In a world in which traditional stick-built homes cost around $100 to $200 per foot, manufactured homes only average about $15 to $30 per square foot. That is a HUGE different – the manufactured home costs roughly 85% less! This one benefit alone should be all that it takes to convince you that manufactured homes are the way to go. Think of what you can do with the $100,000+ you are saving.

Higher quality thanks to factory controls

All of the pieces in the manufactured home are controlled and tested, in a way that traditional homes are not. In addition, they are assembled under ideal conditions in a factory, as opposed to sloppy methods in the rain out in the field, with sporadic supervision.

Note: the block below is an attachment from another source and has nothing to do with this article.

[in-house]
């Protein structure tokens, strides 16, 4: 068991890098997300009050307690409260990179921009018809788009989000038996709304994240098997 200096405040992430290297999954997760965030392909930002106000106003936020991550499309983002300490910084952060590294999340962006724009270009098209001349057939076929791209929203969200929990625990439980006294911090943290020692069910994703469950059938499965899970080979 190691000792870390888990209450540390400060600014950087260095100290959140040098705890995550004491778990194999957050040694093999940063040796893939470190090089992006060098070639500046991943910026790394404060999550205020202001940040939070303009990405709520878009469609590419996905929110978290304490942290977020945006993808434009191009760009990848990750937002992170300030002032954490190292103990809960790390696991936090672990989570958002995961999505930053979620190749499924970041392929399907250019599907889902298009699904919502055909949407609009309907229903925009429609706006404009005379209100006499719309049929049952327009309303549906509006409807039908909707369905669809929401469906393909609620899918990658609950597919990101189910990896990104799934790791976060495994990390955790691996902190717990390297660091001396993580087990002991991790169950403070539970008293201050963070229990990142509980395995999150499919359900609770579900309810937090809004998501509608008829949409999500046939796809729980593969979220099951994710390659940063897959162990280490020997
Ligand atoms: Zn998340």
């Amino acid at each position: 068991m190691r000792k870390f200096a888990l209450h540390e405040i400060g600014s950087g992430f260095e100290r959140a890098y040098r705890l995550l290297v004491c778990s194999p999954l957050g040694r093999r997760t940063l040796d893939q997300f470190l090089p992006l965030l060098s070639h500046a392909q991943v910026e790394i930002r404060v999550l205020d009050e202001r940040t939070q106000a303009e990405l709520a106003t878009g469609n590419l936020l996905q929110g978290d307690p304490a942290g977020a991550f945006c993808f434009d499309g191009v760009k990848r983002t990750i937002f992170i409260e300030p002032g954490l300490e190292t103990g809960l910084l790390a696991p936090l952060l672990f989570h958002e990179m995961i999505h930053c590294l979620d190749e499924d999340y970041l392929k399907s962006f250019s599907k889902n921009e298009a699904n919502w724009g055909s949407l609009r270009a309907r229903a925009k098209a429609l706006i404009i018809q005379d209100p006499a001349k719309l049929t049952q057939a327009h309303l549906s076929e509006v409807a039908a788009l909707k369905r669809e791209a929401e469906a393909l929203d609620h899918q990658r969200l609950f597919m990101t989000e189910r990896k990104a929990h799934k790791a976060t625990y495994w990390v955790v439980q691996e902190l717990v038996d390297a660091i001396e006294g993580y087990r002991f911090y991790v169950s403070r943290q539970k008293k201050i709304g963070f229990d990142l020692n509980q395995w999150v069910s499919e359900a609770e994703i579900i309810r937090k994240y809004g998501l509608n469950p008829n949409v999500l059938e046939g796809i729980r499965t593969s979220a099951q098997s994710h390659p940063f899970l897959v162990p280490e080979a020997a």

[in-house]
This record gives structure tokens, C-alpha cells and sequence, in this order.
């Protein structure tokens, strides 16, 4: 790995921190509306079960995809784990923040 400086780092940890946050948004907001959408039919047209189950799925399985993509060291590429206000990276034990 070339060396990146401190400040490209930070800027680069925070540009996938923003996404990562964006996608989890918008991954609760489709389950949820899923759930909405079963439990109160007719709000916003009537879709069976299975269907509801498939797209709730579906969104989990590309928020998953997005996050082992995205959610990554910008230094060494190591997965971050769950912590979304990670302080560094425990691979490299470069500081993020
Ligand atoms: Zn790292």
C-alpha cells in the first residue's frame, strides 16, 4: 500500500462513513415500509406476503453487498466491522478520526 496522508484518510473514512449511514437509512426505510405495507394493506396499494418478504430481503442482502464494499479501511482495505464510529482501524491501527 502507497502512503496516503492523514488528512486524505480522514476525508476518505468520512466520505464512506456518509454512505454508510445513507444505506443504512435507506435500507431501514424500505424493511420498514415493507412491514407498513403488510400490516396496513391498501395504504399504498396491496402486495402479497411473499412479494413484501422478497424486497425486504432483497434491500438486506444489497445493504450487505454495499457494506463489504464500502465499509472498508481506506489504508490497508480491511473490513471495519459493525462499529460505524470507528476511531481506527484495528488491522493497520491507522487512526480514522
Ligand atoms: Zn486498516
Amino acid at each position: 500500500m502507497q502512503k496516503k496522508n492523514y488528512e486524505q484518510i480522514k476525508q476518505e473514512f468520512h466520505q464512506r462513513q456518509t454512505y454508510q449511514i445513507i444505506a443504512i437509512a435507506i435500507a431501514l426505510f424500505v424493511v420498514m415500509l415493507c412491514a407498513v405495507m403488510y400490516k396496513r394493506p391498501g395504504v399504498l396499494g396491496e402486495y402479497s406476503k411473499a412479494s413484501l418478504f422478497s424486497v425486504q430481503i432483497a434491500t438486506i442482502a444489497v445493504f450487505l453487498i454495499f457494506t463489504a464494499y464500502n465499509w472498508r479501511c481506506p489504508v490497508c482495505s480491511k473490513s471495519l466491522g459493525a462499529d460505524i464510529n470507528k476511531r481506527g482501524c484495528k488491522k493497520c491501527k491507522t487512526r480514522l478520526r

Little wasted space

What’s missing in the manufactured home? Nothing – just a lot of wasted space. Traditional homes have bigger hallways and more wasted space in the common areas. Why pay for the parts of the house that you don’t use?

Low maintenance

Manufactured homes are designed to be relatively problem free.  They contain a minimum of items that will break down on you, such as only one zone of air-conditioning and heating. All of the utility lines run in one central canal, so they are not affected by settling – and there’s no foundation to break.

Low repair costs

It costs only pennies to make repairs to a manufactured home compared to a stick-built. Here’s just a few examples: the roof, the foundation, water line leaks, electrical system shorts.  Each of these items would require gigantic costs in a traditional stick-built home, but cost maybe 90% less with a manufactured home. When things break in a manufactured home, it’s not a time of wondering how to pay your bills or starting to cry – you know it won’t be that much to repair.